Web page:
University of Massachusetts Researcher Develops App Safety Assessment Project
Computational Model Evaluates Customer Reviews for Child Safety Concerns
Avoiding Inappropriate Apps Made Easier by App Danger Project
Existing Methods Insufficient, University of Massachusetts Researcher Says
Brian Levine, a computer scientist at the University of Massachusetts Amherst, is frequently approached by his 14-year-old daughter with a common question: “Can I download this app?” His response involves sifting through hundreds of customer reviews in the App Store to identify any mentions of harassment or child sexual abuse. Wondering why there aren’t more resources available to help parents make quick decisions, Mr. Levine spent the last two years designing a computational model that assesses customer reviews of social apps. Alongside a team of researchers, he created the App Danger Project, a searchable website that offers clear guidance on the safety of social networking apps.
The project analyzes user reviews regarding sexual predators and provides safety assessments for apps with negative reviews. It highlights reviews that mention sexual abuse, excluding those that don’t specifically address child-safety concerns. While the research team didn’t follow up with reviewers to verify claims, it closely examined each review to identify potential risks.
Increasingly, predators are exploiting apps and online platforms to solicit explicit images. Last year, law enforcement received around 7,000 reports of children and teenagers coerced into sending nude photos and then blackmailed. Incidents of “sextortion” more than doubled during the pandemic. Recognizing the lack of keyword searches in Apple’s and Google’s app stores, Mr. Levine believes the App Danger Project can complement existing services like Common Sense Media by identifying apps that need better user regulation. The website is free to access, but donations to the University of Massachusetts are encouraged to cover costs.
Mr. Levine and a team of computer scientists investigated over 550 social networking apps available on Apple and Google platforms, specifically focusing on the number of reviews mentioning child sexual abuse. They found that roughly a fifth of the apps had two or more complaints about such material, with 81 offerings across both stores garnering seven or more negative reviews. Their research builds on previous reports about apps involving unwanted sexual interactions, including a New York Times report in 2019 that highlighted how predators utilized video games and social media platforms for hunting purposes.
Given Apple and Google’s financial interest in app distribution—the companies retain up to 30% of app store sales—three apps with multiple user reports of sexual abuse generated $30 million in sales last year: Hoop, MeetMe, and Whisper. However, the investigation conducted by Mr. Levine and his team suggests that such apps have not done enough to monitor user behavior. They are urging Apple and Google to provide parents with more comprehensive information about the risks certain apps may pose, as well as take more proactive measures to address apps with a track record of abuse.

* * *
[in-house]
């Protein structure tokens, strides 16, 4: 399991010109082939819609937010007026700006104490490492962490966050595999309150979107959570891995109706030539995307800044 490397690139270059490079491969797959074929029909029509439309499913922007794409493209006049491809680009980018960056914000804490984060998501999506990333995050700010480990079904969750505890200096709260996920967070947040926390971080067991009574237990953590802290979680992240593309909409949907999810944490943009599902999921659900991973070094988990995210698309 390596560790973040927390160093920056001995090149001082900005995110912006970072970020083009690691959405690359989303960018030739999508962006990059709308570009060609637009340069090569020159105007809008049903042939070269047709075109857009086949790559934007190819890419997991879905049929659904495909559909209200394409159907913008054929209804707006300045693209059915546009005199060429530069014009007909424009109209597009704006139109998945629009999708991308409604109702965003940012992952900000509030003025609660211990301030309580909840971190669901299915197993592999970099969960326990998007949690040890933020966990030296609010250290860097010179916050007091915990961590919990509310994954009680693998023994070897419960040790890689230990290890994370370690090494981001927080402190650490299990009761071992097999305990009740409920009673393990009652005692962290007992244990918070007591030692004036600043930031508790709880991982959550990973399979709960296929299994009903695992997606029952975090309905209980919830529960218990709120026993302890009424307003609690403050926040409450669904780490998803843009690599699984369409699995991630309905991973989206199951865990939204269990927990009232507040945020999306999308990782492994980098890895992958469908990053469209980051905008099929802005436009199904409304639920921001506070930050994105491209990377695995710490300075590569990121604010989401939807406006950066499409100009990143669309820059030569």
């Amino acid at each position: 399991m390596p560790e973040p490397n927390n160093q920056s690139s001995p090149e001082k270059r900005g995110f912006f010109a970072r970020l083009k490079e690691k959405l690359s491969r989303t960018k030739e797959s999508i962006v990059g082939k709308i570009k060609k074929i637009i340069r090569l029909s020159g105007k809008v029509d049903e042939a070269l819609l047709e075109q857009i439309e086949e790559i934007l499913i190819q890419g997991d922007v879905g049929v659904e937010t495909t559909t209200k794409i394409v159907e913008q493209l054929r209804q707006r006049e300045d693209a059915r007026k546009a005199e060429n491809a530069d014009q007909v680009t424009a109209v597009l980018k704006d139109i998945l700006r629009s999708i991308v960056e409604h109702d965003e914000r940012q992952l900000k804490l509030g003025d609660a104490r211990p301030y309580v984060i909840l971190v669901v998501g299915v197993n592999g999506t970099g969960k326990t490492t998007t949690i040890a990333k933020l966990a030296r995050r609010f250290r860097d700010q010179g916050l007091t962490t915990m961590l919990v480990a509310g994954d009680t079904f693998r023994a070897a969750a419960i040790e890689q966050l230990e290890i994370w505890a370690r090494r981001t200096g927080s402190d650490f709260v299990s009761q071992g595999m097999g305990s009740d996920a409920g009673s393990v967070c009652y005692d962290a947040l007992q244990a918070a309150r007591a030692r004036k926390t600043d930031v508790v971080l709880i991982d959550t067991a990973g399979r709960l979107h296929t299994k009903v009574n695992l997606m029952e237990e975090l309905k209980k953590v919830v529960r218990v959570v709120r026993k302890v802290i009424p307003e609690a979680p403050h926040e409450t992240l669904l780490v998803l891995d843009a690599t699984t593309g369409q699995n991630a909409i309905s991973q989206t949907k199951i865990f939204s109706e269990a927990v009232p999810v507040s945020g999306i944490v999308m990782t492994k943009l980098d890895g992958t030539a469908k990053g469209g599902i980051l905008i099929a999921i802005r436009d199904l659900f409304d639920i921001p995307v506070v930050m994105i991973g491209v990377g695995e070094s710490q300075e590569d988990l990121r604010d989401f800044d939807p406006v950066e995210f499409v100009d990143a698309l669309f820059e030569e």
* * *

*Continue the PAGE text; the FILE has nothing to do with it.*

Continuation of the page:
Both Apple and Google claim to scan user reviews with their own computational models and investigate allegations of child sexual abuse. When apps violate their policies, they are removed. Additionally, apps have age ratings and parents can use software to restrict downloads. The companies have also developed tools to aid app developers in monitoring child sexual material. Despite their efforts, Mr. Levine believes that more can be done, and he questions why problematic apps are still available for download despite the companies’ ability to identify potential issues.
The App Danger Project identified a significant number of reviews indicating that Hoop, a social networking app, may not be safe for children. For example, out of 32,000 reviews since 2019, 176 included reports of sexual abuse. Hoop’s chief executive acknowledges the challenges faced by the original founders in dealing with bots and malicious users but assures users that the situation has improved following changes in management.
The Meet Group, which owns MeetMe, emphasizes that it does not tolerate abuse or exploitation of minors. They use artificial intelligence tools to identify predators and report them to law enforcement. Whisper did not provide a comment.
Sergeant Sean Pierce, who leads the San Jose Police Department’s task force on internet crimes against children, believes that some app developers avoid investigating complaints about sextortion to minimize legal liability. The law states that they are not required to report criminal activity unless they discover it themselves. Ensuring user safety remains a challenge due to the anonymous nature of many apps that connect users for conversations, hindering law enforcement’s ability to verify incidents.
Although Apple and Google make hundreds of reports annually to the US clearinghouse for child sexual abuse, they do not specify if any of those reports are related to apps. Whisper, however, was named alongside several other apps as a primary tool used by Joshua Breckel to collect explicit images from victims aged 10 to 15. Breckel was sentenced to 35 years in jail for extortion and child pornography. Chris Hoell, a former federal prosecutor, believes that comprehensive evaluations of reviews, such as those conducted by the App Danger Project, can provide parents with valuable tools to protect their children from similar issues.